The Holy Father joined rectors and university professors from all over Europe in the Paul VI Auditorium on Saturday to discuss the theme of a ‘New Humanism.’ The meeting was organized to celebrate the fiftieth anniversary of the Treaty of Rome, “which gave rise to the present European Union”, the Holy Father noted.
The pontiff first noted the moral climate of Europe: “Europe is presently experiencing a certain social instability and diffidence in the face of traditional values, yet her distinguished history and her established academic institutions have much to contribute to shaping a future of hope.”
Commenting on what this new philosophy might embody, Benedict remarked: “Promoting a new humanism, in fact, requires a clear understanding of what this "newness" actually embodies. Far from being the fruit of a superficial desire for novelty, the quest for a new humanism must take serious account of the fact that Europe today is experiencing a massive cultural shift, one in which men and women are increasingly conscious of their call to be actively engaged in shaping their own history.”
The current moral and intellectual crisis is largely due to the attempt “to build a regnum hominis detached from its necessary ontological foundation.” Modern man has attempted to construct a kingdom of mankind, without any reference to its Creator.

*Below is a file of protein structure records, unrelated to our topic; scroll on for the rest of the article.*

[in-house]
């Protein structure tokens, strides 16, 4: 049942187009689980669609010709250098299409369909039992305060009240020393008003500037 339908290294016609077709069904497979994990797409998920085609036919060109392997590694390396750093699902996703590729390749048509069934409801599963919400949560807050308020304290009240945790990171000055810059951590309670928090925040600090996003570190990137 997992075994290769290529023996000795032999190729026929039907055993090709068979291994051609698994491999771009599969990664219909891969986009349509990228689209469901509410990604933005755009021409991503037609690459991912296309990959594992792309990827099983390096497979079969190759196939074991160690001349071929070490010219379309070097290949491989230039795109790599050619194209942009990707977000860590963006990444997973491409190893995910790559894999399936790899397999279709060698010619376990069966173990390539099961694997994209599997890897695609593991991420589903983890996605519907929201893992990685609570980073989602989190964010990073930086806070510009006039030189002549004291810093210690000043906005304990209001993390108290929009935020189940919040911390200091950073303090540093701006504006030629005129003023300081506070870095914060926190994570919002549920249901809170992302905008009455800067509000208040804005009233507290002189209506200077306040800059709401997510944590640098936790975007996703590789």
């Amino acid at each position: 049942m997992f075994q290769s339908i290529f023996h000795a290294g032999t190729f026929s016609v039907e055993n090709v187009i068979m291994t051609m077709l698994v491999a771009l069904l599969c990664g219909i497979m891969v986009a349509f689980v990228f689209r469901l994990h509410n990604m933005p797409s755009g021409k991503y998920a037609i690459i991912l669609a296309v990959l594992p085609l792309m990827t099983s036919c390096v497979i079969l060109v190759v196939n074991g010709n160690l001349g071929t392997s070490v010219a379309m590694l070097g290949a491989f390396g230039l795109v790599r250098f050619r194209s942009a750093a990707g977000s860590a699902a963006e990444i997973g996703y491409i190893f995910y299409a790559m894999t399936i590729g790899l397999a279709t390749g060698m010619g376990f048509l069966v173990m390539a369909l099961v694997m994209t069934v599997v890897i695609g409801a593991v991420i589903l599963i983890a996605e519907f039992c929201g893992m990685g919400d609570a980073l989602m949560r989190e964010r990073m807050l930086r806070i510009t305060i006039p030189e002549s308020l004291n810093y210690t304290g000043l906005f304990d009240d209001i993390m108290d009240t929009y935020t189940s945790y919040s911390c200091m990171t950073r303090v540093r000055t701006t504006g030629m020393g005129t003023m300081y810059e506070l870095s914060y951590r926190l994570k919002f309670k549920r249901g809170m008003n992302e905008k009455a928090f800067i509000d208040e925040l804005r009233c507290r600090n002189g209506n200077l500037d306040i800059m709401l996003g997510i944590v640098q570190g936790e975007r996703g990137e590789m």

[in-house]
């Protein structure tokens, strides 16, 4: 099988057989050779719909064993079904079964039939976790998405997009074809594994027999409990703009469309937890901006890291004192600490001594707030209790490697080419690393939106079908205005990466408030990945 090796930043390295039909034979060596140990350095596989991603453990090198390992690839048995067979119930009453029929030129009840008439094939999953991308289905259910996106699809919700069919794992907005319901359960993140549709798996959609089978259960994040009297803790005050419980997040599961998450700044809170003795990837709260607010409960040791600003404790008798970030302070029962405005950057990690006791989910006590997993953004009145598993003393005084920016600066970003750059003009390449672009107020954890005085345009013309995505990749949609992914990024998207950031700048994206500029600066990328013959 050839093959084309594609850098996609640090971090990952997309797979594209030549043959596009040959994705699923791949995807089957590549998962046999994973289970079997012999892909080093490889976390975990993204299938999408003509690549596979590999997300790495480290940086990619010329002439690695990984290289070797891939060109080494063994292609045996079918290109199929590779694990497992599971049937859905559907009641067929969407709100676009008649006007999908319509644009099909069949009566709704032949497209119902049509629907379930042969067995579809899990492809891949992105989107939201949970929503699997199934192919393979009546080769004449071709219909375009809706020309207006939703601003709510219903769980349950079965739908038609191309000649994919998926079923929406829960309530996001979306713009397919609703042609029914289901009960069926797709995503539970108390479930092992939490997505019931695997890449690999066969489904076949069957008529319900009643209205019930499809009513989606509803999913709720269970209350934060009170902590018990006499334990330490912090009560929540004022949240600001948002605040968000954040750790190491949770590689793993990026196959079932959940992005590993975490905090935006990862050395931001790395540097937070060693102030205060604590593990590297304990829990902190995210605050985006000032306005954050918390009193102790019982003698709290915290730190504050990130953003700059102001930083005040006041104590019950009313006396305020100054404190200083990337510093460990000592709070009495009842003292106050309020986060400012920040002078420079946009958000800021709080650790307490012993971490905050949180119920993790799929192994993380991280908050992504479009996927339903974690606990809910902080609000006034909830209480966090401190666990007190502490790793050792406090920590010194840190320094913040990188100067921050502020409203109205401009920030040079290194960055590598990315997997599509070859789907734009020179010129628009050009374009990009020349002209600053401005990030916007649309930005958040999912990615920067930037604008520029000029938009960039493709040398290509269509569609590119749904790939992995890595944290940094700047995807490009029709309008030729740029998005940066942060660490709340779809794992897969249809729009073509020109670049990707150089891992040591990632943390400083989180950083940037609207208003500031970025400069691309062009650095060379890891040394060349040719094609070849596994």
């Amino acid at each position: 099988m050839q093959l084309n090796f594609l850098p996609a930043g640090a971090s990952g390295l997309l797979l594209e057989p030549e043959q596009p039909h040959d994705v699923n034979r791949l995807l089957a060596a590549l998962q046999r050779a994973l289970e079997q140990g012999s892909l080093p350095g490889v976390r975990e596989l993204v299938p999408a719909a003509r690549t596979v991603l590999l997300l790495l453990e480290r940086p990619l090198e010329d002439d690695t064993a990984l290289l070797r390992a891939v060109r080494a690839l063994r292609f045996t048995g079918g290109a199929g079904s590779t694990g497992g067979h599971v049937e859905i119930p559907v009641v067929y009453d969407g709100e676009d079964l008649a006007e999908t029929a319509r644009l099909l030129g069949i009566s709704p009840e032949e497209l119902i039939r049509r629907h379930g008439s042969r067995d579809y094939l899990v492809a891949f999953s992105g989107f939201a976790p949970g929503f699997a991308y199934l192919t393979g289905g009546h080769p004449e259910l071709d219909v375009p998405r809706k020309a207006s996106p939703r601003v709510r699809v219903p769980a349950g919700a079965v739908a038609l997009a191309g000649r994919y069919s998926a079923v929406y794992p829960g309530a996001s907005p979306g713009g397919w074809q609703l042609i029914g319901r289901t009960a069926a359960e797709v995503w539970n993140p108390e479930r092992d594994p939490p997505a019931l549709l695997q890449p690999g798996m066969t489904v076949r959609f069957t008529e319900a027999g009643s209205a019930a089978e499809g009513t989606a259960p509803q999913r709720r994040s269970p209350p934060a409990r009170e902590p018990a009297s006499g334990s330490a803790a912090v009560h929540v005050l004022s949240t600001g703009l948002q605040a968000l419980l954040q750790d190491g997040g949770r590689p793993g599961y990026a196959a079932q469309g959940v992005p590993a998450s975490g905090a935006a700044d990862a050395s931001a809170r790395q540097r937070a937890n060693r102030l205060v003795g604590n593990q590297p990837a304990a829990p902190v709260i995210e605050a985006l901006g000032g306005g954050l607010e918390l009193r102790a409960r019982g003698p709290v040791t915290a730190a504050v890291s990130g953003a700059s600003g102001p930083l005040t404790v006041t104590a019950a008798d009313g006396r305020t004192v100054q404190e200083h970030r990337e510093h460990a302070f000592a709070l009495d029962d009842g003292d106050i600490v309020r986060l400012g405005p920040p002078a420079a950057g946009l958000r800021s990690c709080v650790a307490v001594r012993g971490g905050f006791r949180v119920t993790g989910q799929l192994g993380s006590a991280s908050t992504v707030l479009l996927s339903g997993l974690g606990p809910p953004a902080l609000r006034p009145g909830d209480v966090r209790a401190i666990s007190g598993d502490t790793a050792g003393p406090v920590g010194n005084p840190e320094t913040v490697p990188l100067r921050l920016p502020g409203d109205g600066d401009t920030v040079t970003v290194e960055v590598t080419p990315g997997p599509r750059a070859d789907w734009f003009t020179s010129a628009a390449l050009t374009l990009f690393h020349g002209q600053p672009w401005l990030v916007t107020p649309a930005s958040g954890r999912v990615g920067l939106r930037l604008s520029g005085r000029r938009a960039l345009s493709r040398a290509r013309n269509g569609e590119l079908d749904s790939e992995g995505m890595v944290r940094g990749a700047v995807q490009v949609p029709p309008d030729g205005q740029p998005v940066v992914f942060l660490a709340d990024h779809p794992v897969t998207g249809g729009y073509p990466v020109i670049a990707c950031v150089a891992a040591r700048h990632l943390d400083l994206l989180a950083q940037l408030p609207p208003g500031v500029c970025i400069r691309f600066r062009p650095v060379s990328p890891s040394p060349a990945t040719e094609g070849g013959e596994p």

The Holy Father diagnosed the current cultural crisis in Europe as suffering from “a false dichotomy between theism and authentic humanism.” In its extreme form, this belief sees “an irreconcilable conflict between divine law and human freedom”.
Quoting his predecessor, John Paul II, Benedict questioned the result of man’s progress: “we need to ask ‘whether in the context of all this progress, man, as man, is becoming truly better, that is to say, more mature spiritually, more aware of the dignity of his humanity, more responsible and more open to others.’” (Redemptor Hominis, 15).
Benedict spoke of a theme often touched on by John Paul II: Man cannot know himself without knowing Christ. He said, “In my recent visit to Brazil, I voiced my conviction that "unless we do know God in and with Christ, all of reality becomes an indecipherable enigma."
In conclusion, the Holy Father referred to universities as “laboratories of culture”, stated that they provided a needed service of wisdom to society, and hoped that they would work, with the help of theologians, to address “the questions of particular importance to society.”